I was QRV as GM5WS on 40 m SSB at 0920 but I suspect a little too early for the 40 m band (or the Chasers) to wake up. However, I logged 24 contacts in 15 minutes. First in the log was Ben who was activating the GW5WS callsign from a Welsh summit. When it went quiet, I switched off the set, fully aware that it was going to take me longer than planned to get back down.
I descended directly, hoping to pick up the edge of the new plantation and miss the windfall. Of course, I was guessing due to the fact it was all out of sight from the convex summit.
Well, it was worse. This area I hit was mature Scots pines and they were thick with foliage. Every 3 m patch of clear snowy slope felt like a victory but it was always followed by metres and metres of awful (and dangerous) ground. A slip here could have easily resulted in a broken leg or wrist. Eventually it passed and I was able to pick my way down between the main plantation and the newer, smaller trees, many of which were dead standing.
When I got back to the Land Rover, I had a drink, a quick snack and surveyed the route ahead up to Hare Cairn. I had the advantage of working out a strategy when the hill was laid before me as I descended Crock.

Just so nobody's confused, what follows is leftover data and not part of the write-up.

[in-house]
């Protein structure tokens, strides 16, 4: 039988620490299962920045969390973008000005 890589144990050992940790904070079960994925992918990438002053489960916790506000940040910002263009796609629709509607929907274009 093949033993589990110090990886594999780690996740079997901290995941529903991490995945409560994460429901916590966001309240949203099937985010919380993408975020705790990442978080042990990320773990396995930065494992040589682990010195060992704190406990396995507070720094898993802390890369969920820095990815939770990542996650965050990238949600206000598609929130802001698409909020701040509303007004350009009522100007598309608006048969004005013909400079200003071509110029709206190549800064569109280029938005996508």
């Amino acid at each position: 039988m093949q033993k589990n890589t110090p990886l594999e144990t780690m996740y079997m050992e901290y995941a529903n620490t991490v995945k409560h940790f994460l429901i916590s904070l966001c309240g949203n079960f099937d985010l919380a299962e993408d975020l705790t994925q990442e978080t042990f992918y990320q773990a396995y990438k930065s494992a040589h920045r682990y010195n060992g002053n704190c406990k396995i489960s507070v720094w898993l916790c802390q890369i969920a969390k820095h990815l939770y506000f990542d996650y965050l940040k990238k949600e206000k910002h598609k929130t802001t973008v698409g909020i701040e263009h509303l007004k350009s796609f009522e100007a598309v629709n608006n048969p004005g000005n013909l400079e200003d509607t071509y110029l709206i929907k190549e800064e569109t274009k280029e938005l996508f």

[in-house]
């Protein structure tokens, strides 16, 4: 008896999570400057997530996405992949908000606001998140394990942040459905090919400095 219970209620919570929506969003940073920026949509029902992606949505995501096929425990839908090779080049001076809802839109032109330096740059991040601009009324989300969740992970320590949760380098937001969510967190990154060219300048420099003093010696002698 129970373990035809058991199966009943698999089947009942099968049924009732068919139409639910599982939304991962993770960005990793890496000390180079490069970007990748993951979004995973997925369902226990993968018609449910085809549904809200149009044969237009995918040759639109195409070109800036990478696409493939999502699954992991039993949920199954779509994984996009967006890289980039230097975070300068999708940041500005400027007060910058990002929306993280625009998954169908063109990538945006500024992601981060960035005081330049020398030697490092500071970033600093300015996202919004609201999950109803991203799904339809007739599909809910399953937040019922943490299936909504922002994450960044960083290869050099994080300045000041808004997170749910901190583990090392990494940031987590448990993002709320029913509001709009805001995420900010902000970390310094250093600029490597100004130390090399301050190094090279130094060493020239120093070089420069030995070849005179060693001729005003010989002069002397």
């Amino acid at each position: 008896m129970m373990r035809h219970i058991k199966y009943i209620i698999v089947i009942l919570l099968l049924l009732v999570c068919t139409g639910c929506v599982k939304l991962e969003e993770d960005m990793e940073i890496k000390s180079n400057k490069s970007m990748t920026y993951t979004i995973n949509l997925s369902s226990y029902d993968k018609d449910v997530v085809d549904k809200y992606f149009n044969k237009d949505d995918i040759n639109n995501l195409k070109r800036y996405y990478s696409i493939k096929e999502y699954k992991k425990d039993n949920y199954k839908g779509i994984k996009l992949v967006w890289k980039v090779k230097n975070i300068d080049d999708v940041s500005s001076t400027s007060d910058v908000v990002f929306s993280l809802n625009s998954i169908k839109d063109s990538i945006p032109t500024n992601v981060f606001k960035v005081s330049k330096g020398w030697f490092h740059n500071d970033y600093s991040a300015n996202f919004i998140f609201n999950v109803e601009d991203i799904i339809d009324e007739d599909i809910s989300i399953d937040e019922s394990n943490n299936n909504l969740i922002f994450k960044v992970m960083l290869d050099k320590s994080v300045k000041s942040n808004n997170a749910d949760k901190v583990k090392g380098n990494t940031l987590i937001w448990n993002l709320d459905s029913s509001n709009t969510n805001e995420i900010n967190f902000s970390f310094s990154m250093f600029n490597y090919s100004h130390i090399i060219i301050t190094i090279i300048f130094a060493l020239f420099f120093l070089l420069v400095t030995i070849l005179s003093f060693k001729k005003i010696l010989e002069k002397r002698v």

Hare Cairn ascent route in blue and descent variation in yellow
The icy forest track did a big dog leg to the left and then ascended the hill, so I decided a short cut was in order. I went down and across a marshy flat, which was semi-frozen, so not too bad to walk on. This led to the Newton Burn, which didn’t look much from Crock, however on closer inspection was a fast flowing and deep channel. Another setback. A wander upstream revealed a slabby block just proud of the waterline. I plunged my poles in the stream, the current tugging them hard. Once firmly planted, I pogo’d across landing squarely on the slab.
about to cross the Newton burn
Soon I was on the forest track. After a few hundred metres, a much more overgrown track hair-pinned back and just 20 m up this a clear break in the trees led to the upper slopes. It was rough in places and steep in parts, but didn’t present any real problems. I followed fox tracks in the snow all the way.